LIBRARY COLUMN | Celebrate Juneteenth and Pride Month | Characteristics


Summer can be a great time to explore your inner activist. There are many ways to make change, whether you’re looking for a quiet revolution or witnessing marches in the streets. As of this writing, Juneteenth, celebrated by African Americans since the late 1800s, has just been honored by becoming a federal holiday. It’s a good start, but there is still a lot of work to do. Juneteenth commemorates the end of slavery in this country, but not the end of racism. However, the celebration continues to resonate in new ways, given the sweeping changes and widespread protests across the United States over the past year and following a guilty verdict in the murder of Mr. George Floyd. .

Plus, as I look forward to next week, the 52nd anniversary of the Stonewall Uprising will soon come with the end of this year’s Pride Month celebrations. On June 28, 1969, a series of protests took place around the Stonewall Inn, a gay tavern in New York City. This is significant because it marks a turning point in the gay rights movement. The Stonewall uprisings became a symbol of resistance to social and political discrimination for the LGBTQIA community and an international gay rights movement began.

“Freedom is a Constant Struggle: Ferguson, Palestine, and the Foundations of a Movement” by Angela Y. Davis is a collection of essays that connect struggles here and around the world. Highlighting the links between Ferguson, Palestine and Anti-Apartheid, the author shows us that what we need is a movement for human rights and liberation around the world. . Throughout history there have been many battles for basic human rights and their legacies can continue to teach us and hopefully bring us together in the fight.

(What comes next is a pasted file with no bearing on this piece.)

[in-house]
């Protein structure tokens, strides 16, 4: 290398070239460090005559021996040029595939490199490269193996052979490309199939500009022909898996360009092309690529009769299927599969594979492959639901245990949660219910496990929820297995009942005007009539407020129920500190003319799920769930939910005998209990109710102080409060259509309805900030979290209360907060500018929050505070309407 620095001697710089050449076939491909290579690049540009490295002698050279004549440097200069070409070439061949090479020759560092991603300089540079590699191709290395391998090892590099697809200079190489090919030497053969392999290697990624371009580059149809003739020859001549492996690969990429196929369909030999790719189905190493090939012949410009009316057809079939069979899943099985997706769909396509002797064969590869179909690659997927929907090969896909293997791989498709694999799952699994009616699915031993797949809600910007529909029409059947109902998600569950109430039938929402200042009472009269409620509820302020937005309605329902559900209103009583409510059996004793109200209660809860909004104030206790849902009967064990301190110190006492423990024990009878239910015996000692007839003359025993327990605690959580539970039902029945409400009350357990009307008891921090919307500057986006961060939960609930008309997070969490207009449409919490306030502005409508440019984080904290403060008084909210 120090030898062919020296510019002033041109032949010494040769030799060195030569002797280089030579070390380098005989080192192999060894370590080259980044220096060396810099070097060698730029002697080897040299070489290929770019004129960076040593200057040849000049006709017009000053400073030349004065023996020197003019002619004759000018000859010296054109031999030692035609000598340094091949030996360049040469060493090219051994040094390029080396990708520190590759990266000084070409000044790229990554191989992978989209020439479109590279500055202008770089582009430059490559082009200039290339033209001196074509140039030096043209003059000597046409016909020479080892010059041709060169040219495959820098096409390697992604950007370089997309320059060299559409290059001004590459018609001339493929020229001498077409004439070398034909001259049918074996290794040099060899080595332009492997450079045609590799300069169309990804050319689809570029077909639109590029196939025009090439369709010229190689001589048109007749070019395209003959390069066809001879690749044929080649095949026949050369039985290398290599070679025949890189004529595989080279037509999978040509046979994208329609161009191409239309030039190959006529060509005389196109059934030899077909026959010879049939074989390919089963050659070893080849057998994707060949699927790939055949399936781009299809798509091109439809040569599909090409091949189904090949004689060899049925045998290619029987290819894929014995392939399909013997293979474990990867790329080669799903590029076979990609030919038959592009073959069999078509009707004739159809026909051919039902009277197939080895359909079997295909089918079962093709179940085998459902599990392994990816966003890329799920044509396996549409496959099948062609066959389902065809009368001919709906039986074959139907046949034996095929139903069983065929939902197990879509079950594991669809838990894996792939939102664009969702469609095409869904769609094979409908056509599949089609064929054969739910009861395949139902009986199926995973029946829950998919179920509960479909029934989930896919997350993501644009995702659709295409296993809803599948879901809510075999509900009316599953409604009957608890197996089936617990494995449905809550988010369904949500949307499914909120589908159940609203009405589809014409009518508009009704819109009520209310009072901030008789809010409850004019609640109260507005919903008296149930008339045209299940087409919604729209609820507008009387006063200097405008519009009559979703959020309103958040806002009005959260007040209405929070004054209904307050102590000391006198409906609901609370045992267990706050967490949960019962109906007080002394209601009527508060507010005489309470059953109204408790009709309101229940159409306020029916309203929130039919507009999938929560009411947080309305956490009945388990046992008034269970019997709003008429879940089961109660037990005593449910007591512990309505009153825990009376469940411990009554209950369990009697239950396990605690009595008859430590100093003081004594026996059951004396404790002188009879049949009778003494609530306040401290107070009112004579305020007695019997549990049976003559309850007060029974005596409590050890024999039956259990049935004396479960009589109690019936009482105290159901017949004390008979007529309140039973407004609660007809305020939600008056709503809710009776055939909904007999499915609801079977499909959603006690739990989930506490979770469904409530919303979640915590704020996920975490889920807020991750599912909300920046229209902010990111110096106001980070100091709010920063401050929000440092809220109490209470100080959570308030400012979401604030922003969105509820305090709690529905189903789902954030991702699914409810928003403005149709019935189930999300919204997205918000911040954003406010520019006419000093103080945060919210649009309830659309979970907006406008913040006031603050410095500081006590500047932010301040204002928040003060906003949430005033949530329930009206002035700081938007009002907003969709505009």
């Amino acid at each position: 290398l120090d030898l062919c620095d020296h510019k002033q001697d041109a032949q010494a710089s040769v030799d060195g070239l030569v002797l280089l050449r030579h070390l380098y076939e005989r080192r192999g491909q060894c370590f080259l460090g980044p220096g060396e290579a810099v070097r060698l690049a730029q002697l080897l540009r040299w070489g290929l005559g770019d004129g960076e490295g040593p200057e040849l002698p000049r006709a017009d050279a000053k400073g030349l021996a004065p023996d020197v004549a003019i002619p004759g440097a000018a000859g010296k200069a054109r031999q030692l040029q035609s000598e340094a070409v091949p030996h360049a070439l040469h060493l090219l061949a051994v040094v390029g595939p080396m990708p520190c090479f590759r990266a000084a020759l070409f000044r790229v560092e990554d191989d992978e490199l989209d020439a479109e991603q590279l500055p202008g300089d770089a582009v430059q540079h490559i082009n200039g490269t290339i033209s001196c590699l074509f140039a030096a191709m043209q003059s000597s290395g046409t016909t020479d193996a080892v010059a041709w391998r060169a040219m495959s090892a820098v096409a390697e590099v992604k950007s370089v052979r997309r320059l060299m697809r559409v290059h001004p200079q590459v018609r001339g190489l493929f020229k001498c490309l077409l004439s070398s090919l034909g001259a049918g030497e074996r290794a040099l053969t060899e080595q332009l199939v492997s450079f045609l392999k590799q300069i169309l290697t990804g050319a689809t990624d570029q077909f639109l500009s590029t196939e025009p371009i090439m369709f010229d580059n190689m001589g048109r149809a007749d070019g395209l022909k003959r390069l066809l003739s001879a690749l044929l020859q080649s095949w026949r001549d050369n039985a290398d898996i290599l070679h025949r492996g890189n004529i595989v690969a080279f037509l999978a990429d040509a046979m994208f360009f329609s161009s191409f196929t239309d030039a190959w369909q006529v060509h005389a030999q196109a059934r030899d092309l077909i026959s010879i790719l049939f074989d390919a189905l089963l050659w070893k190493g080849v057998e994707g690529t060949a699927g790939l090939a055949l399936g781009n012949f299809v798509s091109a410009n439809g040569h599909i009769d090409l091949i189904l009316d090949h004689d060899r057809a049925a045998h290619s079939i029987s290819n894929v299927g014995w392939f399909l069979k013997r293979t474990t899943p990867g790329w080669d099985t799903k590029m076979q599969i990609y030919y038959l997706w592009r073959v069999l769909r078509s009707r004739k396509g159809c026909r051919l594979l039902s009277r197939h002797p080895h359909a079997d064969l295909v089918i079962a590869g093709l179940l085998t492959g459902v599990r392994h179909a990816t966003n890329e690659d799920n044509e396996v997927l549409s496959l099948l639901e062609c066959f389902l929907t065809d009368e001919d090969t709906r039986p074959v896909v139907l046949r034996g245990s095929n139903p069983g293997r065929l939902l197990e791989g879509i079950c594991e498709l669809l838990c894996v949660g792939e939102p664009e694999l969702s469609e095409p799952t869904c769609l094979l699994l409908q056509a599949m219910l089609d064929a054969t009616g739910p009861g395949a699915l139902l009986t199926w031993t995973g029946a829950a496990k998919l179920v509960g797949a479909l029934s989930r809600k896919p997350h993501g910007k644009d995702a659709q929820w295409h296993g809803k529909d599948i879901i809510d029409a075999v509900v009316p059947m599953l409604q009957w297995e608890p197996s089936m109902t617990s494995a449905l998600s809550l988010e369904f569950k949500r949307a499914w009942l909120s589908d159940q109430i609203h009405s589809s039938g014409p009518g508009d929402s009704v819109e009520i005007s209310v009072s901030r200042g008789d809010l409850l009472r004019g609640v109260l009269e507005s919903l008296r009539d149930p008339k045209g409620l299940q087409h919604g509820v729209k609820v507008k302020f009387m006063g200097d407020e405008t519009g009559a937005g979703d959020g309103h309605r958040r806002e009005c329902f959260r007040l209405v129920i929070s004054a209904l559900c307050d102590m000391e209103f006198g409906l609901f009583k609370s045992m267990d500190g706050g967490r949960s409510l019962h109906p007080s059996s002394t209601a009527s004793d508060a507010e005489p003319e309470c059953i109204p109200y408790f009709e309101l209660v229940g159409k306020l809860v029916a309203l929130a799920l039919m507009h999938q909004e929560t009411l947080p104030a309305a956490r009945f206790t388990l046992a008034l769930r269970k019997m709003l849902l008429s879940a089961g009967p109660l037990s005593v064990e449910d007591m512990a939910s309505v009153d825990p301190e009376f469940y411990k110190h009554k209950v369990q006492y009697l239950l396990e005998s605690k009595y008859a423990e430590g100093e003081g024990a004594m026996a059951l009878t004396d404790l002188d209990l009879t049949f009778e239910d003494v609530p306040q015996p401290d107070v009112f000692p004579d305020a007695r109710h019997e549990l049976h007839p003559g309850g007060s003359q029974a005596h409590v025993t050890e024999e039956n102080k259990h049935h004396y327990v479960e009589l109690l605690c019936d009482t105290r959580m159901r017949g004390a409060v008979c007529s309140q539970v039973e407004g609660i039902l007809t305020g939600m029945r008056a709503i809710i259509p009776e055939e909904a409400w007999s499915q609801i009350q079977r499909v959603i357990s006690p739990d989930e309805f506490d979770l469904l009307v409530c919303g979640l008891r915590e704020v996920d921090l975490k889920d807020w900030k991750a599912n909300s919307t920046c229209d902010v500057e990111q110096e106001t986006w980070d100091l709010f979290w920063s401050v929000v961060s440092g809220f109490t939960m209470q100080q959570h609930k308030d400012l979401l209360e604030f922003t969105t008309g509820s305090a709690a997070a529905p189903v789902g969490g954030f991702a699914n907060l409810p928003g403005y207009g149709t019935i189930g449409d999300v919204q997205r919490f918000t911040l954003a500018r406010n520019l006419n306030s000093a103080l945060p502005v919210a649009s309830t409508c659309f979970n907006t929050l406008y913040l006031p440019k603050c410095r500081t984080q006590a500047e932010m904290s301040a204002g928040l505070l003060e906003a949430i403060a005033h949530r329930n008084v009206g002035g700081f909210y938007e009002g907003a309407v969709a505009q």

For adult customers there is “The Stonewall Reader”. This is an anthology published by the New York Public Library for Stonewall’s 50th anniversary and edited by Edmund White. From the New York Public Library’s own archives, this is a collection of personal testimonies, journal entries and many articles from this period. A key aspect of this book is to present both the myth and the reality of the riots from the perspective of everyone, from participants to journalists.

Along the same lines but for young adult or juvenile readers, “The Stonewall Riots: Coming Out in the Streets” by Gayle Pitman is a collection of historical interviews and information leading up to and including the riots. In addition to the illustrations, there are photos, newspaper articles and historical artifacts. Interviews even include one with a woman who was 10 at the time.

For a local connection to activism, try CJ Janovy’s “No Place Like Home: Lessons in Activism from LGBT Kansas”. The author explores why many LGBT people remain in such a red state, when it is best known that most are leaving Kansas.

When you’re feeling frustrated with the way things have always been done, discovering new ways to make a difference is essential. Here are some other books that can help you get started. “How I Resist: Activism and Hope for a New Generation” edited by Maureen Johnson is located in the young adult area, but is also a great resource for adults. I especially enjoyed Junauda Petrus’ prose titled “Could we please give the police to the grandmothers”. Personally, I think the world would be better off for it!

Also, in the young adult section, you will find “We Are Power: How Nonviolent Activism Changes the World” by Todd Hasak-Lowy. And for younger readers, there’s Keilly Swift’s “How to Make a Better World” located in the children’s room. These are two excellent books for aspiring young activists.

Maybe you are interested in knowing more about these parts of the history of the United States. Or maybe as a modern activist you want to learn more about the roots of the LGBT rights movement in order to start your own grassroots movement. Whatever the reason, the Manhattan Public Library has several selections for you to check out and help you learn more about what some call the beginning of pride and how to create a revolution.

Julie Mills is the Supervisor of Learning and Information Services at the Manhattan Public Library.


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